Harrow County Omnibus (Vol. 1) by Cullen Bunn

details
Title: Harrow County.
Volume : 1.
Writer(s): Cullen Bunn.
Artist(s): Tyler Crook, Carla Speed McNeil (Issue #9) & Hannah Lavender (Issue #12).
Colourist(s): Jenn Manley Lee (Issue #9).
Letterer(s): Tyler Crook.

Format
: Paperback – Omnibus.
Release Date: January 26th 2021.
Pages: 408.
Genre(s): Comics, Horror.
ISBN13: 9781506719917.
My Overall Rating:

Rating: 4 out of 5.

thoughts

Imagine growing up with a stigma, being born right into a hostile environment, unable to demonstrate to the judgmental world around you that you are indeed different from what people expect from you. While your words don’t mean much to others, you can only hope that your actions can speak for themselves, can prove your intent, can reassure everyone around you that you’re not who they think you are. For one young woman, it is on one fateful night that she must come to terms with her stigma and look straight into the eyes of destiny. Time might be of the essence but it’s time for her to decide what she wants to do next. After all, if you are to be hunted out of fear, why not use fear to reestablish peace. But how long can that last? Collecting the first half of the Eisner-nominated Dark Horse horror series (issues #1-16), the story presents a young lady’s journey of self-discovery as her county’s darkest horrors crawled to her feet and beg her for answers.

What is Harrow County Omnibus (Vol. 1) about? On the eve of her eighteenth birthday, Emmy Crawford learns the truth behind who she is. Ever since she was little, she always felt like Harrow County had something to hide from her, something that hid in the darkness and only dared peek when everyone else was asleep. Whether it was ghosts or monsters was beyond her knowledge but things were about to change when she learned about her ties to a witch that was once hanged by the very people that she hung around with. Unfortunately for her, the folks she once always smiled to couldn’t let Emmy go on living happily ever after. A sacrifice needed to be made. The cycle needed to be repeated. It was up to Emmy to decide her fate now. Fight or flee?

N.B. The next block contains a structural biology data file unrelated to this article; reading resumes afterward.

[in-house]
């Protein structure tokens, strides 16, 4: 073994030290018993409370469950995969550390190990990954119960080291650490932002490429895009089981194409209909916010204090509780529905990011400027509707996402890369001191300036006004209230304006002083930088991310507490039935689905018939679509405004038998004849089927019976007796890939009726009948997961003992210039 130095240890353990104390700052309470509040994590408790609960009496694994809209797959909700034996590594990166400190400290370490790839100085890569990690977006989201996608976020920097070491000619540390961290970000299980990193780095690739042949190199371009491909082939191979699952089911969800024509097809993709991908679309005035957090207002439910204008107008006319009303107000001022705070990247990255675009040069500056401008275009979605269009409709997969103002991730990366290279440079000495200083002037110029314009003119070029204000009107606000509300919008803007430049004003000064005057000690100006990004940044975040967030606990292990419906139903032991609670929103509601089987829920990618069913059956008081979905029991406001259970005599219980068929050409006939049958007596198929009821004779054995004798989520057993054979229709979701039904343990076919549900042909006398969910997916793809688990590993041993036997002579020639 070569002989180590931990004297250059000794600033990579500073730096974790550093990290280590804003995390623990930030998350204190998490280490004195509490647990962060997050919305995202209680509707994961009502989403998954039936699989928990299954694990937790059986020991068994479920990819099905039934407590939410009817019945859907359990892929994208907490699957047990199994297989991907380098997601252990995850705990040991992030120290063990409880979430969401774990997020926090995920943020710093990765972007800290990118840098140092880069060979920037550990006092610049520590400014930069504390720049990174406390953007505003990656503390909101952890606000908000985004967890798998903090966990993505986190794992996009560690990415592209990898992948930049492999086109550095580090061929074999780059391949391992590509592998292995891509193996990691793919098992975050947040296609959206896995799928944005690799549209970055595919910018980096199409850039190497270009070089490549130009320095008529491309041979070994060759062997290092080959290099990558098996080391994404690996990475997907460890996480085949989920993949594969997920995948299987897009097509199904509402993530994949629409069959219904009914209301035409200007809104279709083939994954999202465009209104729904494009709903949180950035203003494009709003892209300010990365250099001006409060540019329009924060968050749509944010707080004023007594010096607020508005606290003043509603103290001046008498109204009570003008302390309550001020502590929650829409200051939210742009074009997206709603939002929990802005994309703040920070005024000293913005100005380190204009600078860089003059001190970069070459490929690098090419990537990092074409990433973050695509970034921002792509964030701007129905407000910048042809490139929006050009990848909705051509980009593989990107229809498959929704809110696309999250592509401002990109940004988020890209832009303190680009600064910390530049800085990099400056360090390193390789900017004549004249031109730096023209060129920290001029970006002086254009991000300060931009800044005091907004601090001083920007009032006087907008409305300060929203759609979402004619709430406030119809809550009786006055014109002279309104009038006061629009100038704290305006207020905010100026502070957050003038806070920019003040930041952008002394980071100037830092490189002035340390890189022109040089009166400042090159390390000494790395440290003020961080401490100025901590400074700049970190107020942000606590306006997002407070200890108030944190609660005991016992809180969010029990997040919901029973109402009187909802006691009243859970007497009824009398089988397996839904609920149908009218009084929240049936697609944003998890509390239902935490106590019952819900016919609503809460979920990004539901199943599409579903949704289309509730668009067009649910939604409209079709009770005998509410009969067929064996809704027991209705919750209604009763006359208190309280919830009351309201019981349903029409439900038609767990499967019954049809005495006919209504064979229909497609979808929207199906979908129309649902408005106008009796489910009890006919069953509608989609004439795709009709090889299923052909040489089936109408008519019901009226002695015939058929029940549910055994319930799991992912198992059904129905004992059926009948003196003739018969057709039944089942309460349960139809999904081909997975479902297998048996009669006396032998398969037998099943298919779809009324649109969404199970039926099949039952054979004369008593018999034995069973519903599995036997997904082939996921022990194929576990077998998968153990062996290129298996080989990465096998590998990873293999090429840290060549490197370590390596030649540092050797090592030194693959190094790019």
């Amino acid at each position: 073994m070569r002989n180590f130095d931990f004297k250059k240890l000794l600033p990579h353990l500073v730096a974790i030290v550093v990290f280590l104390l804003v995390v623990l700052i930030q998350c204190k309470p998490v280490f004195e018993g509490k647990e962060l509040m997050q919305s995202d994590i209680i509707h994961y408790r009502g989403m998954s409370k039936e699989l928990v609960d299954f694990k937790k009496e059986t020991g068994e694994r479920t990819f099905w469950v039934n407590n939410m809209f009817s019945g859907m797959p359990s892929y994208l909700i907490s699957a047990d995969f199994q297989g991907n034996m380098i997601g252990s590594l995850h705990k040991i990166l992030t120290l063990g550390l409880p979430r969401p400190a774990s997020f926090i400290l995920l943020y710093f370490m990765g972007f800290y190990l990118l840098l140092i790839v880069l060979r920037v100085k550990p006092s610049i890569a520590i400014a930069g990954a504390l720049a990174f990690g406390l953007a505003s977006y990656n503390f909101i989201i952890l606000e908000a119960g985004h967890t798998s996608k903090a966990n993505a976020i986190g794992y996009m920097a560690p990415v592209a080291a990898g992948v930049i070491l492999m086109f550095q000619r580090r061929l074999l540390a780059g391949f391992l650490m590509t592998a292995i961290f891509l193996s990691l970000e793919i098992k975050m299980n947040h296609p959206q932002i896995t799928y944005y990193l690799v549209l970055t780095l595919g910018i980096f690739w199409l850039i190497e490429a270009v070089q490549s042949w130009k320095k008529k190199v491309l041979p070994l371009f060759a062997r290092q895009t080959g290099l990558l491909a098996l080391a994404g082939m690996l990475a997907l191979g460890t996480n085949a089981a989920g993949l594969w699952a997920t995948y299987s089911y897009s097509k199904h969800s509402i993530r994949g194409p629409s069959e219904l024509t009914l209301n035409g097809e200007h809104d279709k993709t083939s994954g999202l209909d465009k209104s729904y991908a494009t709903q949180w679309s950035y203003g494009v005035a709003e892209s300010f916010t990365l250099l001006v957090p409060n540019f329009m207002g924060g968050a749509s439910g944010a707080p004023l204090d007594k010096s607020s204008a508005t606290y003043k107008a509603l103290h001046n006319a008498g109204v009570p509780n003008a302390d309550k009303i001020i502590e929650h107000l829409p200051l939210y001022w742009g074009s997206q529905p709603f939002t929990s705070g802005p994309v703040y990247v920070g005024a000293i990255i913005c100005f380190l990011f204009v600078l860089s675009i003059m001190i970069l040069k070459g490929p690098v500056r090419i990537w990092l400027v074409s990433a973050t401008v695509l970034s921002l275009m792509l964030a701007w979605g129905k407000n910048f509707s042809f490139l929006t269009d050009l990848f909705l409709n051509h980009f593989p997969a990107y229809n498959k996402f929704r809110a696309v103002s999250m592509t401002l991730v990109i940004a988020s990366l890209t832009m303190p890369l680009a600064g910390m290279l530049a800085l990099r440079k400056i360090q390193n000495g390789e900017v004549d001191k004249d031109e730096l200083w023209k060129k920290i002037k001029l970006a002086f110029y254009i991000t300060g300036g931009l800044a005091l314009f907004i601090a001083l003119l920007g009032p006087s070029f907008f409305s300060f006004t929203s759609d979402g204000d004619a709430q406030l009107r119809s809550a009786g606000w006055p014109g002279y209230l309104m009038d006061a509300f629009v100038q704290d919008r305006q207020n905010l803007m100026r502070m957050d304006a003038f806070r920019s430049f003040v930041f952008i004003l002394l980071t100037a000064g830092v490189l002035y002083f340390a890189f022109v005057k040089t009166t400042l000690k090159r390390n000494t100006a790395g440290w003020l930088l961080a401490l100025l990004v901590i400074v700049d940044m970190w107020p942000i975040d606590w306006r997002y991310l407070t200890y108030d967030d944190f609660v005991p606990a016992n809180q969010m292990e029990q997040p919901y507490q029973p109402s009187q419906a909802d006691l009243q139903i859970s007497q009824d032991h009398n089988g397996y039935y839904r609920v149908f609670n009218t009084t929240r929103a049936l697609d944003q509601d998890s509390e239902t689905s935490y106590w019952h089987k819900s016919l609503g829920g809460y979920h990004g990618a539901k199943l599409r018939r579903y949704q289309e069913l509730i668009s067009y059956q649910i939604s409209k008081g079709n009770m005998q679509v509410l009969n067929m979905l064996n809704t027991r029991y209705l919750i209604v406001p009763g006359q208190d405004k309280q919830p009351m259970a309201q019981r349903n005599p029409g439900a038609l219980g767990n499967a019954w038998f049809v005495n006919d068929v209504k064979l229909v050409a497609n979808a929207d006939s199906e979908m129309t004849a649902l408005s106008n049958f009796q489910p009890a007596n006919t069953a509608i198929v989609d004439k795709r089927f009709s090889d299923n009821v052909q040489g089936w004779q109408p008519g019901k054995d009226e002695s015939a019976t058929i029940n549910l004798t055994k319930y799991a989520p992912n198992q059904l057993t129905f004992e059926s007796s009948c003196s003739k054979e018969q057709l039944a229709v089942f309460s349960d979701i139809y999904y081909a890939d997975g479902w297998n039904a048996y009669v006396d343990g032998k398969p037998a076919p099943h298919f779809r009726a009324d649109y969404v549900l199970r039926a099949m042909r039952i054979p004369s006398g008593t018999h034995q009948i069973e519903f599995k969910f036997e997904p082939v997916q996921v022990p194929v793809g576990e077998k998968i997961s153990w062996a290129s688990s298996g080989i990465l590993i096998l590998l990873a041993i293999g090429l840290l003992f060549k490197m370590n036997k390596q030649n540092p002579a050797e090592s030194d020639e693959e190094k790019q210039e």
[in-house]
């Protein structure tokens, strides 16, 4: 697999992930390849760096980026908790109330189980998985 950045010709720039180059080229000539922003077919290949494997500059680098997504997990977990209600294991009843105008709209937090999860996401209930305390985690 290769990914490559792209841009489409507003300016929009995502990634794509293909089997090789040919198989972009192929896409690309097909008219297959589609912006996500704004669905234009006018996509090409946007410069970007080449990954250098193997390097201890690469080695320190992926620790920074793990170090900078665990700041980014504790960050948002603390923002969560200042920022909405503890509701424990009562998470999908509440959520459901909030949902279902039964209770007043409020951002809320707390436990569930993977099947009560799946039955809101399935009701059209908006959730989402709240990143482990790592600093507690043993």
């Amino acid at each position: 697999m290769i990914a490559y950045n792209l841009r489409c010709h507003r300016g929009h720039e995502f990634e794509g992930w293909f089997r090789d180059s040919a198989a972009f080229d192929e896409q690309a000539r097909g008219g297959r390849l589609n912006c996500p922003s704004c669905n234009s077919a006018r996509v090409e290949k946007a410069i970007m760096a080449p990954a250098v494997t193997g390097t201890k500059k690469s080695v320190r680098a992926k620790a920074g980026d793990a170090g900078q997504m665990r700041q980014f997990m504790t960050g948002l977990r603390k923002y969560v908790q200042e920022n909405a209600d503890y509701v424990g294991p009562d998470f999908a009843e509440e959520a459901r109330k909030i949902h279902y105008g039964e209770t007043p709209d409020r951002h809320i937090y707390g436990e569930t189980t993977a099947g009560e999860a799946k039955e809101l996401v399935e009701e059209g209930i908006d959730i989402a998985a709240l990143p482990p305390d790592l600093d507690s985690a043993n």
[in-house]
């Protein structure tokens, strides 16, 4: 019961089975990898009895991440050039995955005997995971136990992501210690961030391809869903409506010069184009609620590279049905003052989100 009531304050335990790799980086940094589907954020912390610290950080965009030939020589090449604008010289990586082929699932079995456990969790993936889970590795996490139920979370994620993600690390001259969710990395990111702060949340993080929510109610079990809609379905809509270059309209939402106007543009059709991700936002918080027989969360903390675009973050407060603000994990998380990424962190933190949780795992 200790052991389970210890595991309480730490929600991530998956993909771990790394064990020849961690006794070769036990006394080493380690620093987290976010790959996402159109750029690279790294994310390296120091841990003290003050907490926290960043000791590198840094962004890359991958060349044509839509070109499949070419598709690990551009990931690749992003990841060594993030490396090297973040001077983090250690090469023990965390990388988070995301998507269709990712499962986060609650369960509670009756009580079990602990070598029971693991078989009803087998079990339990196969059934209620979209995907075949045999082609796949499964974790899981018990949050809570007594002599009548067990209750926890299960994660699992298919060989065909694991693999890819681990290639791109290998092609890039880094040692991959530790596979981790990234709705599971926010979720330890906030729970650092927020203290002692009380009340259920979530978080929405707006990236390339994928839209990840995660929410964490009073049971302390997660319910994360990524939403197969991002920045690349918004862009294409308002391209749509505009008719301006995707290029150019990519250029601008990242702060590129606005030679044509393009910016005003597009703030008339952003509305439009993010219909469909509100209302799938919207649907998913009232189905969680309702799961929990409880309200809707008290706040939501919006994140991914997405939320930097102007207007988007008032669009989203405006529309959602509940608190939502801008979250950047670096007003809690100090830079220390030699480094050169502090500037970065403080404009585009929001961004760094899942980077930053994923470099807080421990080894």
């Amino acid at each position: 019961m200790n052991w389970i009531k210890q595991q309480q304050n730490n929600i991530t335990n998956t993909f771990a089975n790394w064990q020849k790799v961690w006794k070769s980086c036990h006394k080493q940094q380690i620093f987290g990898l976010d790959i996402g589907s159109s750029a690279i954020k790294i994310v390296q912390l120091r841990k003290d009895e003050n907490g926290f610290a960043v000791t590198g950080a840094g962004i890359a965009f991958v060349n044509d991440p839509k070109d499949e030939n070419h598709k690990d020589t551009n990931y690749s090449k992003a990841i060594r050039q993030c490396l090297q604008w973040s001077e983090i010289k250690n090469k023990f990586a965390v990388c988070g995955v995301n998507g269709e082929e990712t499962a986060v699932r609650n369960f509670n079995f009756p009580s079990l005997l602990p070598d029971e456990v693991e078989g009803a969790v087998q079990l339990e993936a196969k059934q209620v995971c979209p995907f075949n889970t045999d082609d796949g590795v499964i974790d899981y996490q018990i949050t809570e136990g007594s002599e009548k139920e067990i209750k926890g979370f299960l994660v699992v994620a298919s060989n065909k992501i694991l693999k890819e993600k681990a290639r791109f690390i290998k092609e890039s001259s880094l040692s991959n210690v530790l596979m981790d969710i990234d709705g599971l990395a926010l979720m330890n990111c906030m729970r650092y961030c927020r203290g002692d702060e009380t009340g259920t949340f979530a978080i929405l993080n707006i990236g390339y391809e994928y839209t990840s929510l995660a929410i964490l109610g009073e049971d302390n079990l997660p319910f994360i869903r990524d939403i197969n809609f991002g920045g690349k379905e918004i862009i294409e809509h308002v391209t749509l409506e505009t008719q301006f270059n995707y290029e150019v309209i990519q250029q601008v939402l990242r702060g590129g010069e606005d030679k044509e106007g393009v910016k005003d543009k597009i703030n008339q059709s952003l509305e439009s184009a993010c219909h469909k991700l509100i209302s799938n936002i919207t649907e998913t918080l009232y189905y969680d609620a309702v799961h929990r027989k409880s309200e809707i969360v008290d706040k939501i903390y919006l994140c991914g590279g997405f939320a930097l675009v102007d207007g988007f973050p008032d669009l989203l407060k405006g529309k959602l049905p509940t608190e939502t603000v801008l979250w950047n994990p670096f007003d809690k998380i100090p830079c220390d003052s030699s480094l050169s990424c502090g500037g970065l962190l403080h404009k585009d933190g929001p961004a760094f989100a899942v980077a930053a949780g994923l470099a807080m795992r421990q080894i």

“Not the end… Never the end for me… I’ll be back… again… Keep watch and be ready… Whether to tend or murder… But I’ll see you all once more!”

— Cullen Bunn

This turned out to be a finely-paced young adult horror story that brilliantly captures Emmy’s dreadful journey towards finding a place in the world, especially in Harrow County, upon learning the truth behind who she truly is. Writer Cullen Bunn also rapidly establishes the story’s tone with the first couple of issues, right up to the grand reveal, and then aptly incorporates ghastly horror creatures into the narrative to allow the protagonist and the character’s from her entourage to discover, confront, and understand their raison d’être. From skinless children to goblins, the disturbing creatures of this county are numerous and they all bring their own fair share of enthralling creepiness. Several story arcs can also be noted, often constructed with the purpose to better grasp Emmy’s struggle to be perceived as someone good, while also brilliantly exploring her loneliness through confrontations with her friends and family.